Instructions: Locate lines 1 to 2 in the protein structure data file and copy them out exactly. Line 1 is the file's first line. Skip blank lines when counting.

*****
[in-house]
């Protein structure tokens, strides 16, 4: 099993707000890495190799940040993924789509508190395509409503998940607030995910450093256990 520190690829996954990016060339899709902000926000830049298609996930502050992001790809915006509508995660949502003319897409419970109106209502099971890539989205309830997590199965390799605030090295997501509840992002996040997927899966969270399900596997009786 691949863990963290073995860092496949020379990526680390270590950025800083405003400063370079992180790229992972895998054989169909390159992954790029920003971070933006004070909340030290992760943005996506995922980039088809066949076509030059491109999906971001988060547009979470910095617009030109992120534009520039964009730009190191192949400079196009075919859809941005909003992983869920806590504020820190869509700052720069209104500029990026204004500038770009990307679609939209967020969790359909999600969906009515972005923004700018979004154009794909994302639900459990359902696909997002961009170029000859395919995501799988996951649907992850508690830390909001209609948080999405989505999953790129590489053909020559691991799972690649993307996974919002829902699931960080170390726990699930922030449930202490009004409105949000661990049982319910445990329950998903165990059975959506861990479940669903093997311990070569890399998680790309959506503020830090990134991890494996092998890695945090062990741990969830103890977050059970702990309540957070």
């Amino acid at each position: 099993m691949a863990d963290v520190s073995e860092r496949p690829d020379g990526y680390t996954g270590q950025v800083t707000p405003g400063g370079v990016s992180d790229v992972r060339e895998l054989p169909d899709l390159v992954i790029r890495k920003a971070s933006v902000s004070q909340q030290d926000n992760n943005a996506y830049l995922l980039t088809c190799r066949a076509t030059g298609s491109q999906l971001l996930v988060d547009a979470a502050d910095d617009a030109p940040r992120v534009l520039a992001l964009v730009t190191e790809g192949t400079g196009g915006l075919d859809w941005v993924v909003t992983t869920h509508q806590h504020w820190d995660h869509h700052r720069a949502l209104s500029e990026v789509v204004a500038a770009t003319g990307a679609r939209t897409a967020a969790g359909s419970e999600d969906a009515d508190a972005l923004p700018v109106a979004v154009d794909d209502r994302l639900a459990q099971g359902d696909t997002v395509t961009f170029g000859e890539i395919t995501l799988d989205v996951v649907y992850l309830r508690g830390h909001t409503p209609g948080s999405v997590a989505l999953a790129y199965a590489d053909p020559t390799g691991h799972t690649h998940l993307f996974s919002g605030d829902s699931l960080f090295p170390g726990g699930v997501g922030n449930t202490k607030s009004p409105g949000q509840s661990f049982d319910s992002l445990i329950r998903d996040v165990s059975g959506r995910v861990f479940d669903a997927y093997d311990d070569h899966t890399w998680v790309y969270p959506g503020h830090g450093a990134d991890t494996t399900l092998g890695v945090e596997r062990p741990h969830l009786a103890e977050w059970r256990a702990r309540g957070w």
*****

[in-house]
């Protein structure tokens, strides 16, 4: 099993707000890495190799940040993924789509508190395509409503998940607030995910450093256990 520190690829996954990016060339899709902000926000830049298609996930502050992001790809915006509508995660949502003319897409419970109106209502099971890539989205309830997590199965390799605030090295997501509840992002996040997927899966969270399900596997009786 691949863990963290073995860092496949020379990526680390270590950025800083405003400063370079992180790229992972895998054989169909390159992954790029920003971070933006004070909340030290992760943005996506995922980039088809066949076509030059491109999906971001988060547009979470910095617009030109992120534009520039964009730009190191192949400079196009075919859809941005909003992983869920806590504020820190869509700052720069209104500029990026204004500038770009990307679609939209967020969790359909999600969906009515972005923004700018979004154009794909994302639900459990359902696909997002961009170029000859395919995501799988996951649907992850508690830390909001209609948080999405989505999953790129590489053909020559691991799972690649993307996974919002829902699931960080170390726990699930922030449930202490009004409105949000661990049982319910445990329950998903165990059975959506861990479940669903093997311990070569890399998680790309959506503020830090990134991890494996092998890695945090062990741990969830103890977050059970702990309540957070």